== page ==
Sunderland AFC to discuss safe standing at Roker End of Stadium of Light
Sunderland are set to begin exploring the possibility of installing rail seating at the Stadium of Light.
‘Safe standing’ remains banned in the top two divisions but is a policy currently being reviewed by the government due to widespread support in the game.
Executive Director Charlie Methven has previously told supporters he is in favour of ‘safe standing’ and in his most recent meeting with supporters group The Red & White Army, he agreed that the club could look into costing ‘rail seating’.
Standing is allowed in League One for clubs not previously forced to be all-seated, and a number of clubs have terracing, including Accrington Stanley and Burton Albion.
Shrewsbury Town in 2018 became the first club in the league to install rail seating at their ground, with over 500 rail seats put in at Montgomery Waters Meadow.
However, with the practice still outlawed in the Championship and the Premier League, clubs who win promotion have to convert to all-seater stadia.
A three-year period of grace before that conversion happens is allowed.
The government review currently taking place could change that, however, with clubs in higher divisions increasingly keen to explore the possibility.
That could pave the way in the coming years for previously all-seater stadia to introduce ‘safe standing’.
Sunderland are keen to explore their options for that potential eventuality.
As it stands, they are alowed to so in areas where standing is habitual and thus safety will be enhanced. This is subject to strict authority approval.
The minutes from the meeting read: “CM: Because things are moving in a particular direction open the discussions. We’re in a league where we can legally stand, however, we would have to re-address upon promotion.”
He went on: “This [rail seating costs] hasn’t been considered but will be looked into.”
A number of clubs have moved towards exploring rail seating in some capacity in recent times.
Tottenham Hotspur’s new stadium includes a 7,500 strong part of the stadium that could be converted into standing at some stage in the future.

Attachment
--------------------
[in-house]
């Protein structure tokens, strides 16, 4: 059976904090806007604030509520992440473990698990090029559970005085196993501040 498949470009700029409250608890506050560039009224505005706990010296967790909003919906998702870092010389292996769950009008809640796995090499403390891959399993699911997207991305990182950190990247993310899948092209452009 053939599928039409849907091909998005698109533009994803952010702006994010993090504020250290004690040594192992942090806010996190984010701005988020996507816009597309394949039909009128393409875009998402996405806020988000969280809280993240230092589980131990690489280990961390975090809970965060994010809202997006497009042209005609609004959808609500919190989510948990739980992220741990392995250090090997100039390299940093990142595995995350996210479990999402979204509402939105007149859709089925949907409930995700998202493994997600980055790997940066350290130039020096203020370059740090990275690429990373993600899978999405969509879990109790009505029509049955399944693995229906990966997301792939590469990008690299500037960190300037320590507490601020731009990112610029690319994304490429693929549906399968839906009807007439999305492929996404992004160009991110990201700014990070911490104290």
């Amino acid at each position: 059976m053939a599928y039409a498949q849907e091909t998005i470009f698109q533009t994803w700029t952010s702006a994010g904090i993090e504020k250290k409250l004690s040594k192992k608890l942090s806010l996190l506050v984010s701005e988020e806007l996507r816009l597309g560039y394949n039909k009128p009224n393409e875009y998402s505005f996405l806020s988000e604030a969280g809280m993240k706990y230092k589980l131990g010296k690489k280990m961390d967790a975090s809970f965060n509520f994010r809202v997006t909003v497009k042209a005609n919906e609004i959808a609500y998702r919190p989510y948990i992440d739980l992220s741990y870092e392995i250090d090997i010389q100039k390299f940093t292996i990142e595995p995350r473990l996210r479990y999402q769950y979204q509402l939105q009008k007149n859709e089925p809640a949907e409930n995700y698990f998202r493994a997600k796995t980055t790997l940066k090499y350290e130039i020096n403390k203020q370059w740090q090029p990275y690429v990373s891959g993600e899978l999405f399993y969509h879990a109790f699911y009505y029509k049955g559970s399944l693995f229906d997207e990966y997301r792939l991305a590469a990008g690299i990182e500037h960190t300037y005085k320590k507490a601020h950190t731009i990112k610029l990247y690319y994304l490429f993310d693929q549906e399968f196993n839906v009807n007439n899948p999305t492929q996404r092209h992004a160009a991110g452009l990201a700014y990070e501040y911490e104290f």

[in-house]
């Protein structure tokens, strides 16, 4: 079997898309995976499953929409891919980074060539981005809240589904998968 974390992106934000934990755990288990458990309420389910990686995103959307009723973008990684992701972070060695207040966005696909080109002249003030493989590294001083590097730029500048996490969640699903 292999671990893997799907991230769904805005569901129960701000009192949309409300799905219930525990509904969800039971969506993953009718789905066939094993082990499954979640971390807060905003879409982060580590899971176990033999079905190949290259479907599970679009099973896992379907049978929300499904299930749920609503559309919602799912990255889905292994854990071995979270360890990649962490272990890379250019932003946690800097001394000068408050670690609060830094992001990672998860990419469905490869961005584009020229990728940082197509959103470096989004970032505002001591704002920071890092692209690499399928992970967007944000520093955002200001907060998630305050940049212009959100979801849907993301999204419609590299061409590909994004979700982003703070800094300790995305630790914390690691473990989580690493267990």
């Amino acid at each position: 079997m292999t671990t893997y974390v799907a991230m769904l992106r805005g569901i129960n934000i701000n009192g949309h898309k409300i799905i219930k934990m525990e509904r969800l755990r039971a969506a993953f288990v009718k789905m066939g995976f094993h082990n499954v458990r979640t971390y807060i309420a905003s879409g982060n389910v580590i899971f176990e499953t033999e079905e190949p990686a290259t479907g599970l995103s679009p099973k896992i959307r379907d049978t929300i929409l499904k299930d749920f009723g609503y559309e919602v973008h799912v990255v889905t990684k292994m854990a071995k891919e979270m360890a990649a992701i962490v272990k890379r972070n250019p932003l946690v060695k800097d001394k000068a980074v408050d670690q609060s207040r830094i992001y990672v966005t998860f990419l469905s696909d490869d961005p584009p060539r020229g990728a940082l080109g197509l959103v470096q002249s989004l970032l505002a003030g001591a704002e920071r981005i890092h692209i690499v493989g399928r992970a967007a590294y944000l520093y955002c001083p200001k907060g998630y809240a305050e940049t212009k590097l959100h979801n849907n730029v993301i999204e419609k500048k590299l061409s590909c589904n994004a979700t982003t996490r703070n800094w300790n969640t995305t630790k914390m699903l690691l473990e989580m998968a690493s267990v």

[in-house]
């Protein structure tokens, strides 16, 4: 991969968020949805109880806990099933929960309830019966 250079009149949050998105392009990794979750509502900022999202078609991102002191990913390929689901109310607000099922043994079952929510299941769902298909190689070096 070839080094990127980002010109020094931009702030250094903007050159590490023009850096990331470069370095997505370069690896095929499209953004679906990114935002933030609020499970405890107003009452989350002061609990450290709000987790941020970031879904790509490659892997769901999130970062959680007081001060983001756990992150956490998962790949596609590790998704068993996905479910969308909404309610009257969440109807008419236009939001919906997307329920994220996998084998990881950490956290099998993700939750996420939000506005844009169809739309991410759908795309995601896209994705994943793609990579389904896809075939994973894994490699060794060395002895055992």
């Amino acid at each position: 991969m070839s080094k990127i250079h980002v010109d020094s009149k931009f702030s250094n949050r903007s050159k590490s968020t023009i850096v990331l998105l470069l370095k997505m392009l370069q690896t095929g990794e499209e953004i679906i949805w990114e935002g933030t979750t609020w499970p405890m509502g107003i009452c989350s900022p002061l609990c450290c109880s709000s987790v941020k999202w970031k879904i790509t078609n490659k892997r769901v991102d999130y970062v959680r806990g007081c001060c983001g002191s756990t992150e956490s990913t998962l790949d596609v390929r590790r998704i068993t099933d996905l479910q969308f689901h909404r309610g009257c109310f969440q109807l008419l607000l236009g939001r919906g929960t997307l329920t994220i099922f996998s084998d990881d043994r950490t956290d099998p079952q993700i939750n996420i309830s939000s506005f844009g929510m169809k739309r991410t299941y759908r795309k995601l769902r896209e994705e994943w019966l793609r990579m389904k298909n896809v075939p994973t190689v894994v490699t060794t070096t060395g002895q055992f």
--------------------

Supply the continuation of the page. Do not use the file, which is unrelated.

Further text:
Wolves also explored the possibility earlier this year, installing a rail seating area to show fans and the local safety advisory group how it would work.
Last year, new guidance from the Sports Ground Safety Authority (SGSA), the body in charge of ground safety, opened the door to the use of rail seats.
Its Green Guide document, used by all stadium managers, referred to 'seats incorporating barriers', which the SGSA later confirmed meant that they could be installed and still meet the government's all-seater policy, provided certain strict conditions were met.
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Rail seating of some form is widely used on the continent, particularly in the Bundesliga.
It has also been installed with remarkable success at Celtic, offering the benefit of easily converting to seating for European games, in line with UEFA regulations for continental competitions.
The government review is expected to favour safe seating given the groundswell of support, though even in that event, a change in the law and the widespread introduction of safe standing areas could be some way off yet.
The Football Supporters’ Association have lobbied consistently in favour of safe standing.
David Rose, a Red & White Army representative, told the meeting: “There is no longer a discussion as to whether safe standing is good or not.
“The safety issue surrounding safe standing has been removed but it has now moved into a security issue.
“The FSA continue to lobby on this matter. There have been some advancements in terms of Wolves having a rail seating area, Spurs also have an area, although the law hasn’t changed, people are more accepting.”
He went on to add: “If the club were in a position to put rail seating into the Roker End, there wouldn’t necessarily be anyone pushing against rail seating.”
In the minutes, Methven also told supporters that discussions regarding the potential selling of the Stadium of Light naming rights were ‘on hold’ as investment talks continue. Sunderland have held discussions with numerous parties over the summer.
A consortium led by real estate businessman Mark Campbell was identified as a preferred bidder, but there remain a numbe of issues to be resolved and an imminent resolution is not expected.
The Red and White Army group was launched to improve communication between the club and supporters.
On it’s website, it says: “The Red and White Army (RAWA) is a fully democratic, inclusive and independent supporters group which aims to give a voice to Sunderland fans. Its goal is to inform, liaise with and communicate with the club to maintain fan relationships with Sunderland AFC, to the benefit of all supporters. We work alongside other supporter groups locally and nationally.”
“RAWA is also commited to improving the local community and partner with Sunderland Foodbanks, The Foundation of Light and other local initiatives to raise awareness of issues.
“All officers are demcratically elected by our members. We ensure that we are as representative as any group can be by co opting individuals from a wide range of supporters to give a voice for everyone from families to fanzines.
”We meet regularly with decision makers at SAFC to cover issues that matter to Sundeland fans and report back to supporters. Through RAWA the fanbase decide the agenda for each meeting as we canvass supporters through social media and at our own meetings.
”We aim to be a crictical friend of the club and to place the supporters at the centre of decisions on how the club is ran and in particular anything that impacts on the supporter experience.
“We are interested in everthing from the price of a pie and the atmosphere to the financial health and governance of SAFC. Owners and players come and go but the fans are constant.”
You can find out more and join the group here.